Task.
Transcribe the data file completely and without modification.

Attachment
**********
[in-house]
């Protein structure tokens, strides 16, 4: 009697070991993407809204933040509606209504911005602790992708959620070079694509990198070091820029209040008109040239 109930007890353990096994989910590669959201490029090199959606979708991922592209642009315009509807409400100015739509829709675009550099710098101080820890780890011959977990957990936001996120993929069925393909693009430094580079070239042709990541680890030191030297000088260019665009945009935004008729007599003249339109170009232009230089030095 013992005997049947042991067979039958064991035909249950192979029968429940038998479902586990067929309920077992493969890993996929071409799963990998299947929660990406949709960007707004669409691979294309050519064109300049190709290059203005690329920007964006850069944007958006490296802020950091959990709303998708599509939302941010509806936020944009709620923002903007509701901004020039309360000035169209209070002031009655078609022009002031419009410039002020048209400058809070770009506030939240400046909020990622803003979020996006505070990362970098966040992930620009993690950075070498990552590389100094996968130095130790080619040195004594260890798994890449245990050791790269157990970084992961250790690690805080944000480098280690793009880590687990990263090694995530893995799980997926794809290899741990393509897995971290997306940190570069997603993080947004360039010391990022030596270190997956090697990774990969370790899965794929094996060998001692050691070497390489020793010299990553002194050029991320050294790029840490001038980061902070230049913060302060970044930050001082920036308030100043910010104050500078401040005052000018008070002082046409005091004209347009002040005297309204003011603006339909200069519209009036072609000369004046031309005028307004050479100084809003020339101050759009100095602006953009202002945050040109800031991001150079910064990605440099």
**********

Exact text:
[in-house]
């Protein structure tokens, strides 16, 4: 009697070991993407809204933040509606209504911005602790992708959620070079694509990198070091820029209040008109040239 109930007890353990096994989910590669959201490029090199959606979708991922592209642009315009509807409400100015739509829709675009550099710098101080820890780890011959977990957990936001996120993929069925393909693009430094580079070239042709990541680890030191030297000088260019665009945009935004008729007599003249339109170009232009230089030095 013992005997049947042991067979039958064991035909249950192979029968429940038998479902586990067929309920077992493969890993996929071409799963990998299947929660990406949709960007707004669409691979294309050519064109300049190709290059203005690329920007964006850069944007958006490296802020950091959990709303998708599509939302941010509806936020944009709620923002903007509701901004020039309360000035169209209070002031009655078609022009002031419009410039002020048209400058809070770009506030939240400046909020990622803003979020996006505070990362970098966040992930620009993690950075070498990552590389100094996968130095130790080619040195004594260890798994890449245990050791790269157990970084992961250790690690805080944000480098280690793009880590687990990263090694995530893995799980997926794809290899741990393509897995971290997306940190570069997603993080947004360039010391990022030596270190997956090697990774990969370790899965794929094996060998001692050691070497390489020793010299990553002194050029991320050294790029840490001038980061902070230049913060302060970044930050001082920036308030100043910010104050500078401040005052000018008070002082046409005091004209347009002040005297309204003011603006339909200069519209009036072609000369004046031309005028307004050479100084809003020339101050759009100095602006953009202002945050040109800031991001150079910064990605440099």